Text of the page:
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Take your eyes off publication and put them back on the page | Not the Library of Alexandria

[…] read it, well, what are you waiting for?)  She has a five-part tutorial on what she terms Deep Revision and they have completely transformed  the way I attack the revision/editing stage.  And I mean […]
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Mary Alterman

thanks for all of this, the interview, the exercise. You are brilliant, Sarah, and generous! I passed your name onto a staff person at the Loft Literary Center in Minneapolis. I said somehow we need to bring you here!
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Not sure how this will impact my story, but I got quite a bit out of the exercise. I actually have two characters who are not well-developed so probably do the exercise again tomorrow with the second character. One of the things I discovered is that this minor character, a daughter, kind of compensates for the crap her mother does. The discovery was, she does this because Mom sort of pays her off, e.g., finds more money in the budget for a special dance dress. Unfortunately, daughter is buying into this dynamic. Also, when I looked at the setting and what had happened there three years ago, I discovered that Mom's resentment and jealousy of the neighbor was partly because she'd wanted to move into a nicer neighborhood in the first place and partly because her husband admired the neighbor's cleavage a bit too obviously.
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These tips are cool and helpful, but I wish you explained more WHY we should do these exercises. What do they accomplish?
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Sarah Selecky

Hi Dom! The why behind these revision exercises is related to the why of writing itself, at least for me. Why do I write? To explore, investigate, and understand what I really care about. To reflect on what I know about people and their nature. To deeply notice the details. To spend time imagining and re-imagining, respectfully. To grow. Story is all about growth and insight: writing always asks you to evolve. All of these exercises are meant to help you (and me!) evolve as a writer -- in this case, through story revision.
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Purabi Das

Hi Sarah, I have discovered that when I write the first draft my characters are already formed in my mind. Now how to bring out their best potential to people the story I am writing is a challenge. For now I have to build the story around the. At other times, the story is formed but not the characters. And that becomes a challenge of a different nature. Do you ever go through a similar process?
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Sarah Selecky

Hi Purabi. Well, sometimes an idea for a story comes first (more of an emotion, not based on a character) and at other times, I feel that I know a character's voice before I even know her story. Is that what you mean? In both cases, doing lots and lots of character work is helpful for me. I fill out character questionnaires (I use the same ones I included in Story Is a State of Mind) and I write lots of journal entries in the voices of my characters. Eventually I get to know them better, and doing this kind of freewriting usually gives me information that I understand as story, too. Hope this helps!
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Ron Leighman

When I'm writing I'll talk to my characters as I write. "Did you really do that? You sure you want to do that. hey nobody saw you do that I can backspace if you want me to.. Okay if you really want to do that I'll hit the save. " There are times I 'm like man I didn't know you were going to do anything like that, I'm impressed, and I hit the save. For me anyway my stories write themselves, I'm just the guy hitting the keys that put them up on the screen. I ask myself those questions that you presented as I go back and proofread and sometimes I think that's a little out of character for him or her. Okay, no problem he or she is just having an off moment, then I let them fix it instead of me going back and rewriting two or three paragraphs. Even the bad guys get the same consideration, even as I create them and develop who and what they are. They know that sooner or later they're going to fall, and I think that in a way they respect the fact, that the hero is going to come after them and will destroy them. They know that they don't deserve to go on doing their evil. Yeah, I talk to the characters as they are doing whatever, and I tell them that somebody won't like them doing that. Be it a reader or one of the other characters. Most of the time they say: "So what .." Sometimes I backspace and fix it. Then sometimes later down the line they do that something and it's at a more appropriate time. Thanks for the help and the points that helped me realize a few improvements I need to make.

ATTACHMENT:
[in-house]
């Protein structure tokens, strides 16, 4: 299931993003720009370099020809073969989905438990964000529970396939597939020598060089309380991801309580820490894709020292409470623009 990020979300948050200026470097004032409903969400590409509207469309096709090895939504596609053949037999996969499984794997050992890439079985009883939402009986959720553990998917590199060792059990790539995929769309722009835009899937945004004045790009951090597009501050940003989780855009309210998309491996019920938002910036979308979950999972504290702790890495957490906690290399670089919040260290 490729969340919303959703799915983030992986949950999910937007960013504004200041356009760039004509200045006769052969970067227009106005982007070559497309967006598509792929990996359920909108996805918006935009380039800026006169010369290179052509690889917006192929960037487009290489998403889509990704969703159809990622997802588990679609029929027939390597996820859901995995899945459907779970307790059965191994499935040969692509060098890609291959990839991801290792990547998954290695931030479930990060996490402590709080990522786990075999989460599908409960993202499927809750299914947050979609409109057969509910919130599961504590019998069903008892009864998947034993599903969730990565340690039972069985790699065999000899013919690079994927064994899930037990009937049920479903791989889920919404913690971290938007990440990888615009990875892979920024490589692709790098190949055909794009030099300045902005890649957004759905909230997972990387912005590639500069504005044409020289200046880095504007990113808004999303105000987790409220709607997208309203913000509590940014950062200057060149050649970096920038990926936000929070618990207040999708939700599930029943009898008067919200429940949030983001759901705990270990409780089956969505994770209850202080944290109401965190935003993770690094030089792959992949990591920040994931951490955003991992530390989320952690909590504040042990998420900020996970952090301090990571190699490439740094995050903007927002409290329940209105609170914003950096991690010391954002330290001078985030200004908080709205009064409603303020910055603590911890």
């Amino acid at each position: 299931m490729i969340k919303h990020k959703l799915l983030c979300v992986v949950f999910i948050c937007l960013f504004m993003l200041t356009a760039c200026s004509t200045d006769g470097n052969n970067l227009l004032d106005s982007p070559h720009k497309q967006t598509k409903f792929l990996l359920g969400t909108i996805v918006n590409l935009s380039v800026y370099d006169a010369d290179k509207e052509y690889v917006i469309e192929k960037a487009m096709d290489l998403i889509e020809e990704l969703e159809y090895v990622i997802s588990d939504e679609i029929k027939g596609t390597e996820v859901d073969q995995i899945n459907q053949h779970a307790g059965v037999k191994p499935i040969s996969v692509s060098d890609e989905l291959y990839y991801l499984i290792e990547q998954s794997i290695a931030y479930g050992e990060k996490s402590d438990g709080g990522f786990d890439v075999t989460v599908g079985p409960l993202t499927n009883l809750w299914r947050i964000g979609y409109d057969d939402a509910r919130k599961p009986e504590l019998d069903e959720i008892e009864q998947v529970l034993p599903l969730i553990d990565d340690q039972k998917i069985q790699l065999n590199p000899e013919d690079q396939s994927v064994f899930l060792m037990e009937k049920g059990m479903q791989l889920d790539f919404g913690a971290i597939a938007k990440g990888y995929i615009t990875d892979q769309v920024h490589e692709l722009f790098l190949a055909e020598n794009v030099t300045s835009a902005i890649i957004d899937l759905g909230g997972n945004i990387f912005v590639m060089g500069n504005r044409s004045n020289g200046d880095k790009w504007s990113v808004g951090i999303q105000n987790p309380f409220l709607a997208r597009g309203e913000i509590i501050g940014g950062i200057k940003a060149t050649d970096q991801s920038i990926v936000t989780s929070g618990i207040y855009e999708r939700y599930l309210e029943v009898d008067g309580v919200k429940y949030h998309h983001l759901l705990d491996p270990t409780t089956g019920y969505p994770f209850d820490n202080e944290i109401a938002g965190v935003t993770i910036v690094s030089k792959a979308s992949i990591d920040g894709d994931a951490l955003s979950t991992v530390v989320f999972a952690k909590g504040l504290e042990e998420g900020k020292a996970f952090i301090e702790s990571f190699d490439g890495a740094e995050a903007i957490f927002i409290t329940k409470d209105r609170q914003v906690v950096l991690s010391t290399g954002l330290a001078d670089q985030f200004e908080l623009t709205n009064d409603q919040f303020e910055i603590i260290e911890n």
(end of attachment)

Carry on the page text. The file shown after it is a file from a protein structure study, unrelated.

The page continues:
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Claudia Zuluaga

I'm so glad I found this. I seem to have to learn the same lessons over and over! In my first novel, Fort Starlight, I don't think I understood my story until 4 drafts in! It is fruitful, but it definitely hurts a control freak like me to feel so in the dark for so long.
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Hi Sarah, I just wanted to say thank you so much for this series! I've been a creative nonfiction writer for a while but am just starting to work seriously on fiction, and it's like having to learn how to revise all over again. I wasn't even sure where to start, but yours have been the most helpful articles I've found. I thought I understood my story and liked its simplicity, but after just the first prompt my story has completely exploded. I realized that my protagonist was actually my least developed character—you saw way more of the people she was interacting with than her—and understanding her shame and resentments has made me look at this story in a whole new way. There is so much more to it than I ever initially imagined, and I would have sold myself short if I had said that this story was finished just because it looked "finished enough." Revision has always been my favorite part of the writing process, so I am so grateful and excited for it to click for my fiction now too. Thank you again for this amazing opportunity to grow my skills and for taking the time to share your knowledge with us so freely.
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Sarah Selecky

Yay! I'm so glad that the series has been useful for you. Revision is my favourite part of the process too. I hope all is well, and that you continue to feel surprised by your characters and in love with your process.
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I am just floored by your generosity. Thank you so much for so much.